Mehfuz
Mehfuz

like their comic

OGKNav
OGKNav

"Why am I so bald?"

wiixx3
wiixx3

aw man dude. i miss the old art of the comics. the current art sucks.

GIJames248
GIJames248

It's a pity their cartoons are so foul-mouthed. Otherwise they would be really funny in a wacky sort of way.

Cobra5
Cobra5

"It's not even that we're so awesome; it's that everyone else is an idiot. They don't get it. It's not hard. If you play games and you love games, it's not hard to do this. But when you look at something like that, you just think, "How can I take any pride in winning?" They're just stupid. They don't know what they're doing." I think this is the truth. All of the other conventions really really seem like they're out to make money, and nothing more... which defeats the purpose of a "convention" to me. Then its just a press event.

thepyrethatburn
thepyrethatburn

I finds articles like this humorous because it wasn't too long ago that Gamespot considered PAX "a rinky-dink little show that wasn't worth covering and would be gone in a couple years." I think part of the way that they keep getting it right (most of the time) is because they don't consider themselves "the voice of the industry" and they are willing to be upfront with what they get wrong. When you are able to admit where you go wrong, that makes you capable of getting it right.

c_rakestraw
c_rakestraw moderator moderator

[QUOTE="Ychi"]Boo! I was expecting a video of their interview/meeting from Gamespot! I read their stuff everyday and their are awesome 24/7, would have been nice to see a video of them. : )[/QUOTE] The video for this interview can be found, here.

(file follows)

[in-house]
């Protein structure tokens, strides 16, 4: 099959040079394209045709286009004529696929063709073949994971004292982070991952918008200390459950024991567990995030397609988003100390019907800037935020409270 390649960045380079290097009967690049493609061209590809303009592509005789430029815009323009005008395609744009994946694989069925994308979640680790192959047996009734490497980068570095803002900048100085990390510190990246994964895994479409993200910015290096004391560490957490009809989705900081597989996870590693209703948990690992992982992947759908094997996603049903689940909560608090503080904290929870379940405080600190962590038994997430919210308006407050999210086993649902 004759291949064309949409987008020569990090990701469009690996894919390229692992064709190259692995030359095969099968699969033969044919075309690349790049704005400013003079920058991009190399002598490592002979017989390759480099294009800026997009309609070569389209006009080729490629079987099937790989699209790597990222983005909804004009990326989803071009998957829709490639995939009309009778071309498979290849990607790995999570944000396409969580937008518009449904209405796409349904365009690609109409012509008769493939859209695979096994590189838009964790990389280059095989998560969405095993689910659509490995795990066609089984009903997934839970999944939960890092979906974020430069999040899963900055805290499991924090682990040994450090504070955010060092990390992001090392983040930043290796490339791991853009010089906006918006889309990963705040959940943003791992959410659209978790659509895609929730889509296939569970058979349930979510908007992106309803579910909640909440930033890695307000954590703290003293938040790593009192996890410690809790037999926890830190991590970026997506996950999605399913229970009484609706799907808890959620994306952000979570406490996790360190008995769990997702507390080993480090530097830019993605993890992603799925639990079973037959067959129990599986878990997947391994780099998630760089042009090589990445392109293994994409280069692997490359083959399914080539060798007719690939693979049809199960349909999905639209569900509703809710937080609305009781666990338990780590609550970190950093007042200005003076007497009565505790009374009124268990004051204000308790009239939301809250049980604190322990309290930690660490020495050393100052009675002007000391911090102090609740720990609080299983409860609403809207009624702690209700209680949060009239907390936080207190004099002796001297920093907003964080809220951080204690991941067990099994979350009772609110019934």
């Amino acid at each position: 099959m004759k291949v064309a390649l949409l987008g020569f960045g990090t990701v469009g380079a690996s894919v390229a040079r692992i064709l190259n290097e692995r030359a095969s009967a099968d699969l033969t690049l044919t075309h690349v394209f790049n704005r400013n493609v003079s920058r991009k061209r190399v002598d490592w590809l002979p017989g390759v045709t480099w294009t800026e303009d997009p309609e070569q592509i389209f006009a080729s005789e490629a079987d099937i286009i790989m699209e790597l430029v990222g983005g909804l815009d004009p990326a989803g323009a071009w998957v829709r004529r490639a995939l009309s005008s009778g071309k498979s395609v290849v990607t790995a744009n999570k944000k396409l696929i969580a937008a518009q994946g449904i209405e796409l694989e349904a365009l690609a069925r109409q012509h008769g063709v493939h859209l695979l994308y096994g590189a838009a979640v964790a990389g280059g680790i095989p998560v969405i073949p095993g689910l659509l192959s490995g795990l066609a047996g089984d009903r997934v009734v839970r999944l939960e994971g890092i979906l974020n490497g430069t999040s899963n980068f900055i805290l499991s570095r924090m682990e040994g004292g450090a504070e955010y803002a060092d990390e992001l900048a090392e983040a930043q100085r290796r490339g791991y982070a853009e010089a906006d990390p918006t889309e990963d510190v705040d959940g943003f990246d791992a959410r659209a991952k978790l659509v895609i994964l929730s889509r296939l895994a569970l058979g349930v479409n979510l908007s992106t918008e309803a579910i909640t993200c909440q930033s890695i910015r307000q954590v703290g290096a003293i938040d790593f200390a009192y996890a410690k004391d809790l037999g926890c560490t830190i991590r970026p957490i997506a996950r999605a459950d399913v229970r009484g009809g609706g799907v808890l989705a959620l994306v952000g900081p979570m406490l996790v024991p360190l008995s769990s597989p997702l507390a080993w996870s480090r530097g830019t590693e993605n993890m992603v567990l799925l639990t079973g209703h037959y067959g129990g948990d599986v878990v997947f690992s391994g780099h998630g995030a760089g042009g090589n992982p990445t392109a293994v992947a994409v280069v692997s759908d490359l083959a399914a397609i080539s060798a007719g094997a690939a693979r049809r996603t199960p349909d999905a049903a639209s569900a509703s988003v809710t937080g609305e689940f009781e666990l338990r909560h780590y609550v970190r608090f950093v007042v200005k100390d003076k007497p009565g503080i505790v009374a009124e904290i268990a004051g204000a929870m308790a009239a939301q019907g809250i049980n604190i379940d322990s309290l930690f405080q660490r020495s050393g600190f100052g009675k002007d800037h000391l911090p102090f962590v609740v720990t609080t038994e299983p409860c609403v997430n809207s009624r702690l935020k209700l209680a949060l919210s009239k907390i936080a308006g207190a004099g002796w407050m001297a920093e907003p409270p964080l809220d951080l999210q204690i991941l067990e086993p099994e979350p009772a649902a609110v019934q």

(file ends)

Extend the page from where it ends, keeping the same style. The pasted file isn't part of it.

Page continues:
1005
1005

Mike and Jerry have always been rather humble about pax, they've always been great at interviews aswell. Good on Penny Arcade and those who organise this event!

AnthonyE
AnthonyE

Don't worry the video is coming

astro64th
astro64th

I think they are very humble about it all and that's what will keep them around forever. They are genuine like someone else said and literally built their little empire out of nothing and from nothing into the juggernaut it is today.

Ychi
Ychi

Boo! I was expecting a video of their interview/meeting from Gamespot! I read their stuff everyday and their are awesome 24/7, would have been nice to see a video of them. : )

cb-spike
cb-spike

There are other webcomic's around? Wow

Spektre41
Spektre41

Penny Arcade is the best damn webcomic around!

Bgrngod
Bgrngod

I'm driving up there tonight. It's gonna be rad. I am going to force myself to mentally cut through the confusion enough to decide what to do other then just walk in circles staring at stuff. I hope there is a vendor selling Eye of Judgement cards... (yes I play that game). Also hoping to get my hands on some unreleased games. SOO stoked.

spow
spow

they make nice "comics"

Alastes
Alastes

Gabe and Tycho will be around for years to come I am sure. No worries about that. These guys are the genuine article